The world community is not only showing criminal indifference to the humanitarian crisis in IOJK and the illegal Indian action to annex the territory but is also looking the other way on the anti-Muslim actions of the Modi regime within India.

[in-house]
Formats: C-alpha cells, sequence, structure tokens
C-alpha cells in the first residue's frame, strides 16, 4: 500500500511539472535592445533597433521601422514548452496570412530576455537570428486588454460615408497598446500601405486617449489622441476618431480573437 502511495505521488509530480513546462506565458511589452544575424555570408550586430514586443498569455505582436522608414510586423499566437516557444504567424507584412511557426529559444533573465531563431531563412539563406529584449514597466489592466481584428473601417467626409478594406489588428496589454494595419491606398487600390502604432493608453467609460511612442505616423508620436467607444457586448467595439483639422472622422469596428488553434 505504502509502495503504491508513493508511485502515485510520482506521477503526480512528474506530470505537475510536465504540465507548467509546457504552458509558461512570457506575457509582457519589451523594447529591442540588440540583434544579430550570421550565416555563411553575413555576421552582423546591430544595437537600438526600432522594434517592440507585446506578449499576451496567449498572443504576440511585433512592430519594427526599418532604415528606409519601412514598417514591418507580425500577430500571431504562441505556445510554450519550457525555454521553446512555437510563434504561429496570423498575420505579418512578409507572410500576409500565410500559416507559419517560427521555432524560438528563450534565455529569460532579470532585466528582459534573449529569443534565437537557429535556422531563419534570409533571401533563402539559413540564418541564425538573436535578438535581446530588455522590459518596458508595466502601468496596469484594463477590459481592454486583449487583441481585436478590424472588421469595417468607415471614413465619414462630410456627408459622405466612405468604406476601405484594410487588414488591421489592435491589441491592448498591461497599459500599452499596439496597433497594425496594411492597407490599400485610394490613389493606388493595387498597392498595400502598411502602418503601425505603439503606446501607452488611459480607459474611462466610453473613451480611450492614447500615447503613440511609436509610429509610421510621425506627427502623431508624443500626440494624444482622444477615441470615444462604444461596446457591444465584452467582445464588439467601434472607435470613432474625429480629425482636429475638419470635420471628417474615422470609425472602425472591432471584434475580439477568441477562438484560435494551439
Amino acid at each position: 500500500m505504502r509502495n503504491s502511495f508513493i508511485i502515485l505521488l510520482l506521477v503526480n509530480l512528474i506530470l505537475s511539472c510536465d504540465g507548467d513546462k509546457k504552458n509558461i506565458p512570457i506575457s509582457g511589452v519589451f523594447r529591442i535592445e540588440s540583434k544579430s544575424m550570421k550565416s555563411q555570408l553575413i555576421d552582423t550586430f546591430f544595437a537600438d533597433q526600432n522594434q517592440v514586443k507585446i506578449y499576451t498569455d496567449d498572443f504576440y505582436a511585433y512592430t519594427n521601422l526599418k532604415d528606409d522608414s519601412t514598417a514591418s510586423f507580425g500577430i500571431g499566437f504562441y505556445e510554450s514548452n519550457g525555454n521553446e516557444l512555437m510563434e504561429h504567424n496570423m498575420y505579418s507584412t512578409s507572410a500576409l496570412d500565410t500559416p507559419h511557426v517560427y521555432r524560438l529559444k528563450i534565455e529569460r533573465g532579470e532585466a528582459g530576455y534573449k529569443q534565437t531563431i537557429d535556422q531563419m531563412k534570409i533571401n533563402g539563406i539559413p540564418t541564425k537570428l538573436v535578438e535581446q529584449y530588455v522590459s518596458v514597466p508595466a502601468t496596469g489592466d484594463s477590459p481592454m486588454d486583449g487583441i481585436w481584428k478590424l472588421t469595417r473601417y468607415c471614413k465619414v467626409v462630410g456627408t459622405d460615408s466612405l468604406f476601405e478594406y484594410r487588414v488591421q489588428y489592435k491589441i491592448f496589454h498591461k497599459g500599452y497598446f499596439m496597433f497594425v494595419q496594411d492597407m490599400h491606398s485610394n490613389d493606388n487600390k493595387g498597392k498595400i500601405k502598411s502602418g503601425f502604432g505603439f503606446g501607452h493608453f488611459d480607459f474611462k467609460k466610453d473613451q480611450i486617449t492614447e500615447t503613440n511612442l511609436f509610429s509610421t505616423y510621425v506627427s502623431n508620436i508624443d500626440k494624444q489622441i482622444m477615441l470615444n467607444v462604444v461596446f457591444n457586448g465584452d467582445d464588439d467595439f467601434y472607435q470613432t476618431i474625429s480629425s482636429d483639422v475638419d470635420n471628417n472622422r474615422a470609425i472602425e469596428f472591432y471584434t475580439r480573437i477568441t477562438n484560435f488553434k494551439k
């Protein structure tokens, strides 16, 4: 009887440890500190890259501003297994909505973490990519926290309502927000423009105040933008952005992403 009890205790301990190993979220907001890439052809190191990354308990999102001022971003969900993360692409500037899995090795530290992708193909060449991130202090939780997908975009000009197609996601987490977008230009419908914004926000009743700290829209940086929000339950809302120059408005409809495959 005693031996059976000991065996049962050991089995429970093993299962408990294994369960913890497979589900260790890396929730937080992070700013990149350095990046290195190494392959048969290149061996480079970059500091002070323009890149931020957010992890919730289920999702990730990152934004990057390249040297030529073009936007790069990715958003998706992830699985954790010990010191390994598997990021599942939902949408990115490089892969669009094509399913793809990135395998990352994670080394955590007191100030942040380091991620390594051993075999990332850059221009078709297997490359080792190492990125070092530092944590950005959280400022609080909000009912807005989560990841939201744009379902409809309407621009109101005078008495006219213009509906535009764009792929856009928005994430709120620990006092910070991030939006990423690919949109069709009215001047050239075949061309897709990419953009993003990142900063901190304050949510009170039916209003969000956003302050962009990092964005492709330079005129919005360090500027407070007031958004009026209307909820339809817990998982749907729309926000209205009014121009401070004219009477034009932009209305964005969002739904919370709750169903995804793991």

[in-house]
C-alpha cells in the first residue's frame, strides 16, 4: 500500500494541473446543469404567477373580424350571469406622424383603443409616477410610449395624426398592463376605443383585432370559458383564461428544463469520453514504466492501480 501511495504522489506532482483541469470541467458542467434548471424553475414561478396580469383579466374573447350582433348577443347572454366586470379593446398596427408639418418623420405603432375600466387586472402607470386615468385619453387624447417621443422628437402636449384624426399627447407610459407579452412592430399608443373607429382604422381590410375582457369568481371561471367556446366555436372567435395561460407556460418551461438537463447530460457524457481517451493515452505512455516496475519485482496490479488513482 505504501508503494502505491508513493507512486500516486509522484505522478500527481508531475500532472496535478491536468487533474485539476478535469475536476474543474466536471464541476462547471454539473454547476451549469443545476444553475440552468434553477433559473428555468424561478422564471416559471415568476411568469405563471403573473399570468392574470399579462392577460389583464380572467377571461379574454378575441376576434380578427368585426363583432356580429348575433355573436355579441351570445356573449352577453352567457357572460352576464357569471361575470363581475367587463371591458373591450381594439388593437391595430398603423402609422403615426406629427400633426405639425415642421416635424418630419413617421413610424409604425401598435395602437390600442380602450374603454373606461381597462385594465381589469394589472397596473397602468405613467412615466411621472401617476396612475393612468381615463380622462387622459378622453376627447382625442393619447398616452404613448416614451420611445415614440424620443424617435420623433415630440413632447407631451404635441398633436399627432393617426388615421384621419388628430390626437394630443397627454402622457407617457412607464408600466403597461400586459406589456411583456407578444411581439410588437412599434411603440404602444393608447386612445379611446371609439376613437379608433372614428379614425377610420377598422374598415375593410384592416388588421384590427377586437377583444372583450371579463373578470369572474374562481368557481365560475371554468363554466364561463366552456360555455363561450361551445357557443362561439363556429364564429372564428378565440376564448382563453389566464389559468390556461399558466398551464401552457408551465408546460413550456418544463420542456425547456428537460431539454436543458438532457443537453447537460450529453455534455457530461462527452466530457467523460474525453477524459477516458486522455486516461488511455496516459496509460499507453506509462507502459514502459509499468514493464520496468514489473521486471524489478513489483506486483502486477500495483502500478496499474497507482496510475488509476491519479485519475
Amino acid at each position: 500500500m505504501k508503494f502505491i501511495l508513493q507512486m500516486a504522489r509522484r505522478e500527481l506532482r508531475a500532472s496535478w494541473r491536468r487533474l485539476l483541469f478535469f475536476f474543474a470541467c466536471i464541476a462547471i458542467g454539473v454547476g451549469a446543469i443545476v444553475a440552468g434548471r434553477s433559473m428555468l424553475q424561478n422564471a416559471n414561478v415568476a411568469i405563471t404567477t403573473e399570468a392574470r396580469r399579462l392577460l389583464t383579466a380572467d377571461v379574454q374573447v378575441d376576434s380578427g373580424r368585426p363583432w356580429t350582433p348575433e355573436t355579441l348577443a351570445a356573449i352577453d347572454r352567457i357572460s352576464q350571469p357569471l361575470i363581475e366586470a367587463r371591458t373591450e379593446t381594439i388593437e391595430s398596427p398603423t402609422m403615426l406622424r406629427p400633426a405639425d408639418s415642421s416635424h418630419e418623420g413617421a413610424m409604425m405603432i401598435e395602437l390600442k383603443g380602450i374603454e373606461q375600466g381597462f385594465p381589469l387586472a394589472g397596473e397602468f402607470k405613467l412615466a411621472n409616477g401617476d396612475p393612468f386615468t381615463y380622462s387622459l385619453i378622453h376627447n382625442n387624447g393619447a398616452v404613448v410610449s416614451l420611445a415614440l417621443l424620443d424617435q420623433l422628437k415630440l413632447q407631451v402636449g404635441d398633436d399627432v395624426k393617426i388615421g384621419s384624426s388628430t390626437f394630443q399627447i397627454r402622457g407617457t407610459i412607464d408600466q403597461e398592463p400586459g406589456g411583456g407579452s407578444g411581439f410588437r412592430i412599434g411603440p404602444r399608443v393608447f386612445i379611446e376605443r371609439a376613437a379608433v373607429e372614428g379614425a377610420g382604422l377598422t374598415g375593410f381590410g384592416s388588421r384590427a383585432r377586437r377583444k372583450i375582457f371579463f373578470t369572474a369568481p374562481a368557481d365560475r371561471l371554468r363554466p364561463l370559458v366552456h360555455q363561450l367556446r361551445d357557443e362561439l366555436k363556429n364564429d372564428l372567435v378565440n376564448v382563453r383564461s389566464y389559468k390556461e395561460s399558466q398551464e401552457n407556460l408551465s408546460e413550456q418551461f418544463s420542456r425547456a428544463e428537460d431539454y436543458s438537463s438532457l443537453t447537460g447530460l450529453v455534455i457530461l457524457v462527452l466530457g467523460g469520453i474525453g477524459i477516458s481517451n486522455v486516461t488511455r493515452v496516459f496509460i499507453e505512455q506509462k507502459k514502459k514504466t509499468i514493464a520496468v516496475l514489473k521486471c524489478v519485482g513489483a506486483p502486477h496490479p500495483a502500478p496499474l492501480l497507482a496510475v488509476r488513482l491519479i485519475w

Through cost-benefit analysis, one may get to know about the cost and observe what India and Pakistan are costing from their active engagement in conflict. Since 1947 several proposals for the Kashmir conflict are being offered by analysts aiming to reach a resolution. The Kashmir conflict needs a sustainable resolution. The international community is responsible for sustaining world peace and resolving conflicts between and among the states, thus, succumbs to influencing the parties, India and Pakistan for a peaceful resolution of the Kashmir conflict. Nonetheless, leading the Kashmir conflict in the right direction is essential, only defining structural ways does not seem enough for the resolution. Therefore, a certain framework needs to be made that must be mutually agreeable by the parties. Its evidence proved that Kashmiris are not satisfied with the Indian illegal control of Kashmiris, therefore, causing frequent protests in the area. The abrogation of Articles 370 and 35(a) has further worsened the situation in Kashmir and one can see strong reactions from the international community also. It is high time for India to look into its domestic policies vis-à-vis its minority, especially the Muslims. The world community is not only showing criminal indifference to the humanitarian crisis in IOJK and the illegal Indian action to annex the territory but is also looking the other way at the anti-Muslim actions of the Modi regime within India. First, it deprived 1.9 million Bengali Muslims who were residing in Assam for decades before partition, and now through the new citizenship bill which denies Muslims the right to citizenship. The bill which has racist and xenophobic connotations has already triggered protests in several states of India. Regrettably, the UN is not in a position to play any positive role without the support of the pro-Indian powers enjoying veto power. February 5 symbolizes Pakistan’s deep-rooted relationship with Kashmir. Every year, this day revives the cultural, religious, and geographical proximity the valley enjoys with Pakistan. The pro-Pakistan sentiment in Kashmir is neither dead nor diminished, it’s suppressed and the reasons are rooted in the conditions we are going through since 1990. Our young generation should be educated about the importance of Kashmir Day. On this day, all schools should remain open and school children should be taught that Kashmiris have been struggling hard to get their right to self-determination under the UN resolutions for the last seven decades. Because of its very weak case on the disputed valley, India terms it a bilateral dispute and avoids internationalizing the issue. Right from 1990, India says Kashmir is an issue of cross-border terrorism. No matter what, the Kashmir issue remains an international dispute today. The day reminds the Kashmiris that Pakistan has not left them at the mercy of circumstances. Thus talks with India have to be on equal terms without giving unilateral concessions to New Delhi. In view of these serious concerns, the UN Security Council must act immediately to stop India’s such practices and take preventive measures to protect Kashmiris, especially children, including by ending the use of pellets against children in IOJK. Whatever the causes of modern-day brutality towards Kashmiris especially children, the time has come to call a halt. These acts must end, and perpetrators must be held to account. Pakistan for which Kashmir is an unfinished agenda of the partition will and must continue to persist with its moral, political, and diplomatic support to the freedom struggle in IOJK as long as it does not succeed.